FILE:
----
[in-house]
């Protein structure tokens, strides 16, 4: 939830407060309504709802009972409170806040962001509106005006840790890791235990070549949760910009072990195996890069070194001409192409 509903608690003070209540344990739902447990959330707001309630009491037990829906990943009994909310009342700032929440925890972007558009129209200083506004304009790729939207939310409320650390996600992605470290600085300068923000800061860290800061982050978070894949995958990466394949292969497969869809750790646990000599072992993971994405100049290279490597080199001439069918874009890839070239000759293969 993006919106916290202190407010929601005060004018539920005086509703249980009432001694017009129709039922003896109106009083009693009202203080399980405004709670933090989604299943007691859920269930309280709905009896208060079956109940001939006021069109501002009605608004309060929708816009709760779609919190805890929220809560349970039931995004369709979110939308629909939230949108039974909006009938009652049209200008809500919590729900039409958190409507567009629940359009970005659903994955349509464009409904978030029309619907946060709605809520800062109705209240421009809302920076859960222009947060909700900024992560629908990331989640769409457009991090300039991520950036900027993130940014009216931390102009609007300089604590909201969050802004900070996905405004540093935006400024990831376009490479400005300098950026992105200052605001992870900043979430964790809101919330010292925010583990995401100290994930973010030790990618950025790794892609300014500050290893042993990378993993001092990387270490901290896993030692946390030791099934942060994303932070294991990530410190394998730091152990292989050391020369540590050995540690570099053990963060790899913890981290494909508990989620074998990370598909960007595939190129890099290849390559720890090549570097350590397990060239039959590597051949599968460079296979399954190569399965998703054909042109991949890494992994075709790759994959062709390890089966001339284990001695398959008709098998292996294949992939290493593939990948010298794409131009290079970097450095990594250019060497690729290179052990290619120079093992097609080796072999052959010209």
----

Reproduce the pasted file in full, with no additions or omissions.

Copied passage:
[in-house]
């Protein structure tokens, strides 16, 4: 939830407060309504709802009972409170806040962001509106005006840790890791235990070549949760910009072990195996890069070194001409192409 509903608690003070209540344990739902447990959330707001309630009491037990829906990943009994909310009342700032929440925890972007558009129209200083506004304009790729939207939310409320650390996600992605470290600085300068923000800061860290800061982050978070894949995958990466394949292969497969869809750790646990000599072992993971994405100049290279490597080199001439069918874009890839070239000759293969 993006919106916290202190407010929601005060004018539920005086509703249980009432001694017009129709039922003896109106009083009693009202203080399980405004709670933090989604299943007691859920269930309280709905009896208060079956109940001939006021069109501002009605608004309060929708816009709760779609919190805890929220809560349970039931995004369709979110939308629909939230949108039974909006009938009652049209200008809500919590729900039409958190409507567009629940359009970005659903994955349509464009409904978030029309619907946060709605809520800062109705209240421009809302920076859960222009947060909700900024992560629908990331989640769409457009991090300039991520950036900027993130940014009216931390102009609007300089604590909201969050802004900070996905405004540093935006400024990831376009490479400005300098950026992105200052605001992870900043979430964790809101919330010292925010583990995401100290994930973010030790990618950025790794892609300014500050290893042993990378993993001092990387270490901290896993030692946390030791099934942060994303932070294991990530410190394998730091152990292989050391020369540590050995540690570099053990963060790899913890981290494909508990989620074998990370598909960007595939190129890099290849390559720890090549570097350590397990060239039959590597051949599968460079296979399954190569399965998703054909042109991949890494992994075709790759994959062709390890089966001339284990001695398959008709098998292996294949992939290493593939990948010298794409131009290079970097450095990594250019060497690729290179052990290619120079093992097609080796072999052959010209």